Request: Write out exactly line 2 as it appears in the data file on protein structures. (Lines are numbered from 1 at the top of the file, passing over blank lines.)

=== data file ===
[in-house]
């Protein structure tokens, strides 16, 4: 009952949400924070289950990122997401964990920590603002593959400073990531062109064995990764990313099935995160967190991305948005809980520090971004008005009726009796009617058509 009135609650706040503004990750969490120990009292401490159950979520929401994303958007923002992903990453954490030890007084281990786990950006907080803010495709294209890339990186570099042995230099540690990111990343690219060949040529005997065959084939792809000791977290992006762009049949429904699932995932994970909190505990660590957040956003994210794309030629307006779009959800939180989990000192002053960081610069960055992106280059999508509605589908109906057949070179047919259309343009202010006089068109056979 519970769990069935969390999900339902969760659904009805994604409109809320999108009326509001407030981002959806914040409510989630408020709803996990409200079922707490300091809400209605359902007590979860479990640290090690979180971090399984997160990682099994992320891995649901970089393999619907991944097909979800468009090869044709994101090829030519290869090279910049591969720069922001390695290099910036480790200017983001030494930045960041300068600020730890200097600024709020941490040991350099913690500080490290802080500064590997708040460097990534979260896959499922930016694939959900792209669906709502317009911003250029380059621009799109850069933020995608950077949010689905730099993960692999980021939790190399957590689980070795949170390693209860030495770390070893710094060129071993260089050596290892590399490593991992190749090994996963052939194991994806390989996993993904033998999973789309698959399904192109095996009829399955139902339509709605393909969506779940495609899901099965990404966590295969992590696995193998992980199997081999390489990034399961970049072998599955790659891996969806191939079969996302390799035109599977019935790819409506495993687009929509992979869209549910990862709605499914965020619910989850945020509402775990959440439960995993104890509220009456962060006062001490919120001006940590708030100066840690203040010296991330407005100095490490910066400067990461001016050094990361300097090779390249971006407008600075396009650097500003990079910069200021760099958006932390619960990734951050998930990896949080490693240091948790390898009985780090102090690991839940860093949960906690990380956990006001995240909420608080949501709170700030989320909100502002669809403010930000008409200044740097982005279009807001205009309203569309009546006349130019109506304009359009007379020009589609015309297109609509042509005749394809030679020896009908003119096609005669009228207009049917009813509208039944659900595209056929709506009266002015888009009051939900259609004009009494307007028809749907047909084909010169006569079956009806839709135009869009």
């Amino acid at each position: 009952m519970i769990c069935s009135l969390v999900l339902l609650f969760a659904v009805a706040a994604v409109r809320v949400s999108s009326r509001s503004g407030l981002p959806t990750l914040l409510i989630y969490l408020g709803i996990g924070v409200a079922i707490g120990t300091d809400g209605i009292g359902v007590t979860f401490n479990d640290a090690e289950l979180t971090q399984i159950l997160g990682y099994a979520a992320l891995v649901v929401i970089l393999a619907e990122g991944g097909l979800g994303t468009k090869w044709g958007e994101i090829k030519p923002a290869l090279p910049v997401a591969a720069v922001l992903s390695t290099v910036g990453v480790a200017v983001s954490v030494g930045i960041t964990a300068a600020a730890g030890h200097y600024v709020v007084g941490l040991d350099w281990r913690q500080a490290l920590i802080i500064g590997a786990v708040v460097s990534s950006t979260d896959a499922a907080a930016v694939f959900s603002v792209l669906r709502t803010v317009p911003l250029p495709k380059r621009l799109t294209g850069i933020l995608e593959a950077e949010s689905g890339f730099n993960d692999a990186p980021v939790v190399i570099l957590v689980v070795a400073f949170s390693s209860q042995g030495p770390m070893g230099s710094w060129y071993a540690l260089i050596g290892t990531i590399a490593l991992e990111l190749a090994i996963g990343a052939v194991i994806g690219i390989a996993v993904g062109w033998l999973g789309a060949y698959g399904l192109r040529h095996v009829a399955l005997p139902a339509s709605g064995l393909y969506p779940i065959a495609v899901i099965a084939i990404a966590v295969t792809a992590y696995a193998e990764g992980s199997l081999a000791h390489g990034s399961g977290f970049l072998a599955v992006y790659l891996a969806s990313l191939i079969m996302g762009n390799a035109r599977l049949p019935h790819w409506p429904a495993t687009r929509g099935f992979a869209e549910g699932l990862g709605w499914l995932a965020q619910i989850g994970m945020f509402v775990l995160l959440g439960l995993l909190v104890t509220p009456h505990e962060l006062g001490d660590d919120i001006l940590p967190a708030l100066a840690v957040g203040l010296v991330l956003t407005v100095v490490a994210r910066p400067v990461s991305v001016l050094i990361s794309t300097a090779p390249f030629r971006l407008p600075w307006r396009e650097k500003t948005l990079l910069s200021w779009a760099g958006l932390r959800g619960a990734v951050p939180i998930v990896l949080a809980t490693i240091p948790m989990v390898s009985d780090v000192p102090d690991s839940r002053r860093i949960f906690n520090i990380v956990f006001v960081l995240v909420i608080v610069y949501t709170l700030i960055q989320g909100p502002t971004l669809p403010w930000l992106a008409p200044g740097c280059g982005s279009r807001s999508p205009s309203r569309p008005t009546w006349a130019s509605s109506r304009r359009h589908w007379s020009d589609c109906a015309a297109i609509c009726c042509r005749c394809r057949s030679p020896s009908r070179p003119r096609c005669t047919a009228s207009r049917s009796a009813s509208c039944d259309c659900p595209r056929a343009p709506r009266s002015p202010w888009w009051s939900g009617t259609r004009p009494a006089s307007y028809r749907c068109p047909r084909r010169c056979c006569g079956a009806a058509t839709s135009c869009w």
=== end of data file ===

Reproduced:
């Protein structure tokens, strides 16, 4: 009952949400924070289950990122997401964990920590603002593959400073990531062109064995990764990313099935995160967190991305948005809980520090971004008005009726009796009617058509 009135609650706040503004990750969490120990009292401490159950979520929401994303958007923002992903990453954490030890007084281990786990950006907080803010495709294209890339990186570099042995230099540690990111990343690219060949040529005997065959084939792809000791977290992006762009049949429904699932995932994970909190505990660590957040956003994210794309030629307006779009959800939180989990000192002053960081610069960055992106280059999508509605589908109906057949070179047919259309343009202010006089068109056979 519970769990069935969390999900339902969760659904009805994604409109809320999108009326509001407030981002959806914040409510989630408020709803996990409200079922707490300091809400209605359902007590979860479990640290090690979180971090399984997160990682099994992320891995649901970089393999619907991944097909979800468009090869044709994101090829030519290869090279910049591969720069922001390695290099910036480790200017983001030494930045960041300068600020730890200097600024709020941490040991350099913690500080490290802080500064590997708040460097990534979260896959499922930016694939959900792209669906709502317009911003250029380059621009799109850069933020995608950077949010689905730099993960692999980021939790190399957590689980070795949170390693209860030495770390070893710094060129071993260089050596290892590399490593991992190749090994996963052939194991994806390989996993993904033998999973789309698959399904192109095996009829399955139902339509709605393909969506779940495609899901099965990404966590295969992590696995193998992980199997081999390489990034399961970049072998599955790659891996969806191939079969996302390799035109599977019935790819409506495993687009929509992979869209549910990862709605499914965020619910989850945020509402775990959440439960995993104890509220009456962060006062001490919120001006940590708030100066840690203040010296991330407005100095490490910066400067990461001016050094990361300097090779390249971006407008600075396009650097500003990079910069200021760099958006932390619960990734951050998930990896949080490693240091948790390898009985780090102090690991839940860093949960906690990380956990006001995240909420608080949501709170700030989320909100502002669809403010930000008409200044740097982005279009807001205009309203569309009546006349130019109506304009359009007379020009589609015309297109609509042509005749394809030679020896009908003119096609005669009228207009049917009813509208039944659900595209056929709506009266002015888009009051939900259609004009009494307007028809749907047909084909010169006569079956009806839709135009869009």